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Matthieu Napoli:
Approaching coding style rationally
Nov 13, 2015 @ 11:51:07

In a post to his site Matthieu Napoli shares some of his thoughts about "code style rationality" including code formatting in general and some suggestions on one of the harder things in development - naming things.

Habits are sometimes making us blind. We think X looks prettier than Y but that’s just the habit speaking. In this article I’ll try to take a rational approach at coding style. That means leaving the “it looks ugly/better” at the door.

If at any point you feel like something “just doesn’t look good”, breath in, breath out, and try it! Nothing beats hands-on experience, not even some random article on the internet.

He looks at a few subjects specifically (there's way too many to cover them all in detail):

  • the use of trailing commas
  • alignment of values in docblock comments
  • keeping docblock comments minimal
  • using the "Interface" suffix
  • using the "Exception" suffix

He ends the post by reminding readers that the point is to think about code style logically and that no rules are written in stone.

tagged: code style formatting rational approach opinion comma docblock interface exception

Link: http://mnapoli.fr/approaching-coding-style-rationally/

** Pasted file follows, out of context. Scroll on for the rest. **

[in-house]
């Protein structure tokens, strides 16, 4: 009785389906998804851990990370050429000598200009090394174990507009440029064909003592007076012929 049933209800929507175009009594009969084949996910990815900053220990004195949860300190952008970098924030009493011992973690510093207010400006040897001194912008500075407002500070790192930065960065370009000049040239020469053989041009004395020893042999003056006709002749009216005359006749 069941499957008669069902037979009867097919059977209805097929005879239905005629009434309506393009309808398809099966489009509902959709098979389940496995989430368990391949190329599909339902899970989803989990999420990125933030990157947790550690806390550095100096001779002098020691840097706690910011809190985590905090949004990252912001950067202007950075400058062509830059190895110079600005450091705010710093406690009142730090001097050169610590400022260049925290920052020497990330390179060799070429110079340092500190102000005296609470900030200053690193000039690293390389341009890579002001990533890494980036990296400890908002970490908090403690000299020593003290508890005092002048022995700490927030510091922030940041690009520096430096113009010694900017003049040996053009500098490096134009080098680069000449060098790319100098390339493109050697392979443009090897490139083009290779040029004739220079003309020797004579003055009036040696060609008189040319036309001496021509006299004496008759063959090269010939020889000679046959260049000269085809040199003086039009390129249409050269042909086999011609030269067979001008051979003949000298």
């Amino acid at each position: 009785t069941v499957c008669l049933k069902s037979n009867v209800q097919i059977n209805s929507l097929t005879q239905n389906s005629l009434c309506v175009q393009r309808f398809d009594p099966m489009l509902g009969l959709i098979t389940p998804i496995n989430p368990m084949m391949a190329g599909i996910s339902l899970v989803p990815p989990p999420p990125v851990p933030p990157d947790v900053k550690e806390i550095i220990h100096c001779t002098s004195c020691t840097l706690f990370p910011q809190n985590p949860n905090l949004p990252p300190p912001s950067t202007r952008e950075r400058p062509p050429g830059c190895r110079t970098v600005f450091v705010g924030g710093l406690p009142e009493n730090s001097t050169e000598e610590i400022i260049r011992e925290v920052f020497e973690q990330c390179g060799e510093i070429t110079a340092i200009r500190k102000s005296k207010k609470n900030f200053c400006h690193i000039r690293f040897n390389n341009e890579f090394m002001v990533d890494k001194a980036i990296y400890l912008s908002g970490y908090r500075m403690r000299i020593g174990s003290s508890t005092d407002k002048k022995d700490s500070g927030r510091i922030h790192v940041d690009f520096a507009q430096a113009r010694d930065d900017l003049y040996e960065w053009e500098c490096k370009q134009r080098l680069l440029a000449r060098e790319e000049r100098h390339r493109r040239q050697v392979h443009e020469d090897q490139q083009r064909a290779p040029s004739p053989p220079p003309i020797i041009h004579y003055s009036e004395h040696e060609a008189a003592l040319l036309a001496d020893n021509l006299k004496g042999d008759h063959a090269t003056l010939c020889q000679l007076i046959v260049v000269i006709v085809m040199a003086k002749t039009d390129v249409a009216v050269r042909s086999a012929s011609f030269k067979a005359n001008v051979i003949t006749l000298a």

SitePoint PHP Blog:
How Laravel Facades Work and How to Use Them Elsewhere
Nov 05, 2015 @ 11:55:49

The SitePoint PHP blog has a new tutorial posted showing you how Laravel Facades work and how they ("Facades") can be used in other framework types.

The Facade pattern is a software design pattern which is often used in object oriented programming. A facade is, in fact, a class wrapping a complex library to provide a simpler and more readable interface to it. The Facade pattern can also be used to provide a unified and well-designed API to a group of complex and poorly designed APIs. The Laravel framework has a feature similar to this pattern, also termed Facades. In this tutorial we will learn how to bring Laravel’s "Facades" to other frameworks.

He starts off by looking at how the Laravel framework has implemented facades through out the entire framework. He includes examples of using these facades (like the App to make a new object instance) and how the base Facade class is structured to make it work. He covers some of the basic features of the classes that extend this base and how they're aliased in the Laravel code/configuration. He then gets into using this same sort of "facade" approach to other frameworks, specifically in an app based on the Silex microframework. He lists some of the requirements and shows how to pull in the base Facade class to extend. He also integrates the aliasing code and configuration to make it simpler to use the short names rather than full namespaced versions of the classes.

tagged: laravel facade introduction tutorial silex approach naming

Link: http://www.sitepoint.com/how-laravel-facades-work-and-how-to-use-them-elsewhere/

Davey Shafik's Blog:
Detailed IDE Reviews: How do you want to do this?
Mar 17, 2009 @ 13:45:14